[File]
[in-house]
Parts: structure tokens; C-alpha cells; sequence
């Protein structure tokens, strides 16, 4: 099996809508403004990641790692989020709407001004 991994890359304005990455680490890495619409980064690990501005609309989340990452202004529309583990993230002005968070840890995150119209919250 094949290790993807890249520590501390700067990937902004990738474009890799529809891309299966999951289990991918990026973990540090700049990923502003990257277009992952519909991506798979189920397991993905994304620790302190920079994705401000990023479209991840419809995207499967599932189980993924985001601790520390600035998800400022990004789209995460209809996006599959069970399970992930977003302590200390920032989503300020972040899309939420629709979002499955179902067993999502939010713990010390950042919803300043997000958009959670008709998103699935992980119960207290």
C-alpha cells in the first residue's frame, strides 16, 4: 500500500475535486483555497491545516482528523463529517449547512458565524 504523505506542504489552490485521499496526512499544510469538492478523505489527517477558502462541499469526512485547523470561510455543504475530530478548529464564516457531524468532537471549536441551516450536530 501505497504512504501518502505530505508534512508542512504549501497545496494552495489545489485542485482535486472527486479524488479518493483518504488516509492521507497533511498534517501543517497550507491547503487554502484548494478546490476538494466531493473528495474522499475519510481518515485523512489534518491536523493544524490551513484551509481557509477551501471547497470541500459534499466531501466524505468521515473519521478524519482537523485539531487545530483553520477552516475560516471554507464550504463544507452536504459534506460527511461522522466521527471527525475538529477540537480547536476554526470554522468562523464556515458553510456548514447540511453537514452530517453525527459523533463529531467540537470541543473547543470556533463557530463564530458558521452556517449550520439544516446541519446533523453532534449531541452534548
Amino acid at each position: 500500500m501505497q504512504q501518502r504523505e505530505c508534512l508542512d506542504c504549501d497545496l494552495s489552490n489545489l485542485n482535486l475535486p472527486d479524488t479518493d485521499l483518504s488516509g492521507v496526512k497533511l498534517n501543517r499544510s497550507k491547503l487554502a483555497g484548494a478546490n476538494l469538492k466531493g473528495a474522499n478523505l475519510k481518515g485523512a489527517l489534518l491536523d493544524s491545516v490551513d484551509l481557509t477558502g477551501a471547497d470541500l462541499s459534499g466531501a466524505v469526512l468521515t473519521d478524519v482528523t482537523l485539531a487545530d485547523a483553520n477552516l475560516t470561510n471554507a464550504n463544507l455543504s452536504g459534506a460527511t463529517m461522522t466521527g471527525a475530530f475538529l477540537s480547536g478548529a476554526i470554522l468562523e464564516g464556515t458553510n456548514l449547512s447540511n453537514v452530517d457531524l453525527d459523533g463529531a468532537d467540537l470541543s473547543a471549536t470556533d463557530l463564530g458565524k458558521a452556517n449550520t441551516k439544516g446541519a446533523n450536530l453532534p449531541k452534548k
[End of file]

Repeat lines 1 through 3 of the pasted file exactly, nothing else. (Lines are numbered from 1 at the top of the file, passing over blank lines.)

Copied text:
[in-house]
Parts: structure tokens; C-alpha cells; sequence
């Protein structure tokens, strides 16, 4: 099996809508403004990641790692989020709407001004 991994890359304005990455680490890495619409980064690990501005609309989340990452202004529309583990993230002005968070840890995150119209919250 094949290790993807890249520590501390700067990937902004990738474009890799529809891309299966999951289990991918990026973990540090700049990923502003990257277009992952519909991506798979189920397991993905994304620790302190920079994705401000990023479209991840419809995207499967599932189980993924985001601790520390600035998800400022990004789209995460209809996006599959069970399970992930977003302590200390920032989503300020972040899309939420629709979002499955179902067993999502939010713990010390950042919803300043997000958009959670008709998103699935992980119960207290």